NBC's Dr. Joseph Fair Leaves Hospital 1 Week After Coronavirus Diagnosis

Fair told TODAY that last Monday, he was having so much trouble breathing that he had to call himself an ambulance

A file photo from when NBC's Dr. Joseph Fair was recovering at home.

Almost a week after NBC News medical contributor Dr. Joseph Fair was first hospitalized for COVID-19, he announced that he's been discharged.

"After 6 days, I’m being released with O2," the epidemiologist wrote on Twitter. "I cannot thank my caregivers & the @NBCNews @MSNBC family enough. I also thank you all for they prayers and messages, even by fax. They lifted me up in hard times. Home to convalesce, but back as soon as my body permits."

He went on to thank the health care workers, "first responders, grocery checkers, janitors, teachers, truckers, pharmacists & everyone else keeping us going. I salut you all."

Fair also shared a message to the people posting negativity online amid the pandemic.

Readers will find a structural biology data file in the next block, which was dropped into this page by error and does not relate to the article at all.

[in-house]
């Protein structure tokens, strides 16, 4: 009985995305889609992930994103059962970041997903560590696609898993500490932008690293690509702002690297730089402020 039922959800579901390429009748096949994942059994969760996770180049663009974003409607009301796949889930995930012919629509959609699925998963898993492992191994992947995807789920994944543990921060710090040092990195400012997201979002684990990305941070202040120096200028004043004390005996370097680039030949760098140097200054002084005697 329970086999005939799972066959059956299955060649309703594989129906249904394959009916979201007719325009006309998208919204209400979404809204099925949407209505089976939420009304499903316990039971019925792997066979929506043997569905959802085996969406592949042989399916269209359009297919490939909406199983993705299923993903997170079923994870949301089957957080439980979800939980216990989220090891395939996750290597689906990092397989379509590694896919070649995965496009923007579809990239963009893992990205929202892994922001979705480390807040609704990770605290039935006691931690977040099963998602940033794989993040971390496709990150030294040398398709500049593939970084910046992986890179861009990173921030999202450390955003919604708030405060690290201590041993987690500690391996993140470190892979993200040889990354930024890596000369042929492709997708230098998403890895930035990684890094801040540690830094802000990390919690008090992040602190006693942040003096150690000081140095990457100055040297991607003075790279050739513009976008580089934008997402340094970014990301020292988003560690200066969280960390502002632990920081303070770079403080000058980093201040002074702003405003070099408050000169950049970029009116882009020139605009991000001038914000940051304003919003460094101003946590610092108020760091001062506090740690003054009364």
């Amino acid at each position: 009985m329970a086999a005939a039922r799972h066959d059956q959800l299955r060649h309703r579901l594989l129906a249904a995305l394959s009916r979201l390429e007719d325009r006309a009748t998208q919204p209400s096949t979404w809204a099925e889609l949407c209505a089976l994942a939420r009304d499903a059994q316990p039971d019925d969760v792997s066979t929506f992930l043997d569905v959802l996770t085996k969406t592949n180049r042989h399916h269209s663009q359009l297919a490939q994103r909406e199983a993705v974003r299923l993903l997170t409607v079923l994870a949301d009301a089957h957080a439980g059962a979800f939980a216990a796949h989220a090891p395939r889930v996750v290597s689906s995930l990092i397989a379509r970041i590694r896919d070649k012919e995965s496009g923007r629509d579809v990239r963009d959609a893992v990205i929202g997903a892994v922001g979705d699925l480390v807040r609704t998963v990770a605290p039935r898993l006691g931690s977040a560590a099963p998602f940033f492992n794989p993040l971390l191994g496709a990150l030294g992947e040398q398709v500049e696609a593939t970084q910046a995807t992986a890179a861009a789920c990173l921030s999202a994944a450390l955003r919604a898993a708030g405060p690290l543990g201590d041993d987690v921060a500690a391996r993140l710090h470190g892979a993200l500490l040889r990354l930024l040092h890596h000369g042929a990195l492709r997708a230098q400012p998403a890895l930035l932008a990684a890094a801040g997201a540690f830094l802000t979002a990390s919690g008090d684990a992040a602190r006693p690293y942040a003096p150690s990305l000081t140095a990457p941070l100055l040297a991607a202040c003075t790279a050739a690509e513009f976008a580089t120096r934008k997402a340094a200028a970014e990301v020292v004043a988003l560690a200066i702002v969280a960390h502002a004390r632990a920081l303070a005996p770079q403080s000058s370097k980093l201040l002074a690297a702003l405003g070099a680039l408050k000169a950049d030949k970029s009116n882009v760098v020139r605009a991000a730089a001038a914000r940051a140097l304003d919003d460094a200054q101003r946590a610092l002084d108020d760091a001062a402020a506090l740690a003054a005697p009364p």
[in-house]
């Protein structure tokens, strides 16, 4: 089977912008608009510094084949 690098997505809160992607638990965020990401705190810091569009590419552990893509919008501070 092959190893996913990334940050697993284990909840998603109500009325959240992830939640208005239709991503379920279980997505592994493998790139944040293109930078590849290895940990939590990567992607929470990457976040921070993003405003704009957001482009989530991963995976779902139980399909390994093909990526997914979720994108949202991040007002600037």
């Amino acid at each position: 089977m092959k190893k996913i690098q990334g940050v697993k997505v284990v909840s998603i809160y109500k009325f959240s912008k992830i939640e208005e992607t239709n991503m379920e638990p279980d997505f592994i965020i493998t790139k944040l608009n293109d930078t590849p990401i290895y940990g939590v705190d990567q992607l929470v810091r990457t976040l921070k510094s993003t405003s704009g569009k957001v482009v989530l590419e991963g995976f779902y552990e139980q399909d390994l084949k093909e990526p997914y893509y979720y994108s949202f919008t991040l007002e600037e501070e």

"To the vitriolic: I pray for you to find peace & happiness," he said. "Life is too short to be so angry. Don’t hate ppl for wanting to save lives. Coming from a poor family, I am not against reopening. I want us to do it as safely as possible. Let’s work to find a middle/safe ground."

On Wednesday, after he'd been in the hospital for three days, Fair first shared that he'd been admitted to Tulane Medical Center in New Orleans after being infected with the coronavirus. He previously told TODAY that he believes he caught it during a recent, full flight. He noted that he was wearing a mask and gloves but didn't have protection for his eyes.

The first day in the hospital was "very frightening," Fair said, adding that he had to call himself an ambulance because he couldn't take a full breath. "There's something particularly scary about not being able to get air," he shared. "That part was anxiety (inducing)."

As a leading expert on the coronavirus, Fair has a clear takeaway from his experience for fans and viewers.

"If it can take me down, it can take anyone down," he said. "Your life is more valuable than any kind of short-term discomfort you may have, (even) economic ... Do not put yourself in a situation that instinctively feels dangerous, and you'll know when it does."

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